Norwegian sculptor Gustav Vigeland spent the last two
decades of his life creating works for this Oslo park, a
commentary on the human condition that can be interpreted
in many different ways. The above statue is bronze, and
unquestionably upbeat as to young men and women in love.
But the result could be this angry baby throwing a tantrum,
perhaps the most famous Vigeland image. Every statue here
is nude, except for a Vigeland self-portrait fully dressed.
Positive images, such as this mother and child, compete
with the negative sculptures, achieving a kind of balance.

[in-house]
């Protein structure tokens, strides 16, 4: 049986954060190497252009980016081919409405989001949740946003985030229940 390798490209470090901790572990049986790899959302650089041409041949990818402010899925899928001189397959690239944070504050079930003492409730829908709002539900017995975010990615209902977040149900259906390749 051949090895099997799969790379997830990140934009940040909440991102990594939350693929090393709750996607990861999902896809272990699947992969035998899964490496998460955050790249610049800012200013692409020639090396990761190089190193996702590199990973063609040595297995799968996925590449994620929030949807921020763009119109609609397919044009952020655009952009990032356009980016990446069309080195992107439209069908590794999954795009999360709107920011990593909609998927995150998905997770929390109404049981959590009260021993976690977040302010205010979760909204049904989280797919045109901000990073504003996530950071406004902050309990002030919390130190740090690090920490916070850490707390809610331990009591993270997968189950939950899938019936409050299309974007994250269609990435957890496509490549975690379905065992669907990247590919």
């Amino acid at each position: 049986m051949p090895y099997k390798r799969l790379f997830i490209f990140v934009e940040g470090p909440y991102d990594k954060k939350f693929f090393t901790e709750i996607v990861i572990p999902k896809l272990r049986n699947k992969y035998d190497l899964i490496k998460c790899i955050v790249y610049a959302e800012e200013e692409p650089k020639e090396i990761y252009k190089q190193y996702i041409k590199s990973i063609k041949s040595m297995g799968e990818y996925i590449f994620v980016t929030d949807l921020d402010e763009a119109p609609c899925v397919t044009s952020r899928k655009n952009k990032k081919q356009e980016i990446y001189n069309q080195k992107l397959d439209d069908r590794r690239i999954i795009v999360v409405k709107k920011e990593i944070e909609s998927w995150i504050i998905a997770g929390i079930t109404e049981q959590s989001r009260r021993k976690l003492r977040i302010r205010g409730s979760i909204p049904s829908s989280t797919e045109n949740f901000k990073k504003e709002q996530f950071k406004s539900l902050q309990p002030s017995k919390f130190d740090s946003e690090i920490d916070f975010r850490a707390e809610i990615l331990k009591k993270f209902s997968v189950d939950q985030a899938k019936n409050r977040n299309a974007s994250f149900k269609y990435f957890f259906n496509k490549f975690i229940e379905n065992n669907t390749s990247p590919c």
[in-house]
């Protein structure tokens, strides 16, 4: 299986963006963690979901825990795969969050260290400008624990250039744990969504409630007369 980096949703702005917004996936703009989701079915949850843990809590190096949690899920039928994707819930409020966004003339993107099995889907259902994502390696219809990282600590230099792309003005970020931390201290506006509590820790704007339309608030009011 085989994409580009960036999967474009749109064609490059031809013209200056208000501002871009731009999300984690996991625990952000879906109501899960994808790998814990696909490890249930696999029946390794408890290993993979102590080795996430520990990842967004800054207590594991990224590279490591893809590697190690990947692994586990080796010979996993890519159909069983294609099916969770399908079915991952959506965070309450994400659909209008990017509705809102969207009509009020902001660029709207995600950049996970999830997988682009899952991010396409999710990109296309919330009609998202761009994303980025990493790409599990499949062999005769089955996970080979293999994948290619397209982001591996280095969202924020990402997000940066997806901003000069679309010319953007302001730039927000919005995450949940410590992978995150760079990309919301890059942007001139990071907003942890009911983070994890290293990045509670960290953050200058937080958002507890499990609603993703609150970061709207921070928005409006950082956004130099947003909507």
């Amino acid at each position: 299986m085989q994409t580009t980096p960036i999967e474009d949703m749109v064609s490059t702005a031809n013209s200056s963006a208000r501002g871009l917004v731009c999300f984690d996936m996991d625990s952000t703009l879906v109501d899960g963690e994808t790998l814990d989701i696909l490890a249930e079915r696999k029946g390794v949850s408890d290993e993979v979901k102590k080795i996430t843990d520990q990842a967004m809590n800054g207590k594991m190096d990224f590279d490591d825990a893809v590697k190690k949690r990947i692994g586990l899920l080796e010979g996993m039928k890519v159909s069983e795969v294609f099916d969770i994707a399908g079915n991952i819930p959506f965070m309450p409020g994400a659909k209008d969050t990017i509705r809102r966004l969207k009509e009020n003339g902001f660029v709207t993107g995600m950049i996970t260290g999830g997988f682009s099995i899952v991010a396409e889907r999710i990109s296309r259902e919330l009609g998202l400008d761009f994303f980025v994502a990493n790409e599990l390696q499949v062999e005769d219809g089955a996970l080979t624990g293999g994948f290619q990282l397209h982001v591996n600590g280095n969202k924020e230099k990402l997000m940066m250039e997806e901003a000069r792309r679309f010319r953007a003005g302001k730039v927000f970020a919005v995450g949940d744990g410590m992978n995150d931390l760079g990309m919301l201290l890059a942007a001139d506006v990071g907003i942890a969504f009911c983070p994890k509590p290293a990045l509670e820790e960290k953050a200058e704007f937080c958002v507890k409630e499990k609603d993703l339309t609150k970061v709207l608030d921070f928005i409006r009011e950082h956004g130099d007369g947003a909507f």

Vigeland continues this pattern in marble, with many statues
of despair, old age, and mortality. Death is a constant image.
Once again the exact opposite, children and maternal love, the
sunny side of life receives equal time from Vigeland. Hope!
Vigeland left no notes to aid in understanding the meaning of
his work. But I can recognize "failure to communicate"
when I see it.
Vigeland died in 1943. His masterpiece is this inscrutable
monolith, in which 121 entwined human figures struggle to
climb upwards. At the very top are children, in which
humans in general, and Vigeland, must rely upon to carry on.
Even more Viegeland statues are included in the video.
If you have a high speed internet connection, watch the
Intrepid Berkeley Explorer's free video of this trip, "Vikings,
Tivoli and Trolls", by clicking on AdventurePics.com .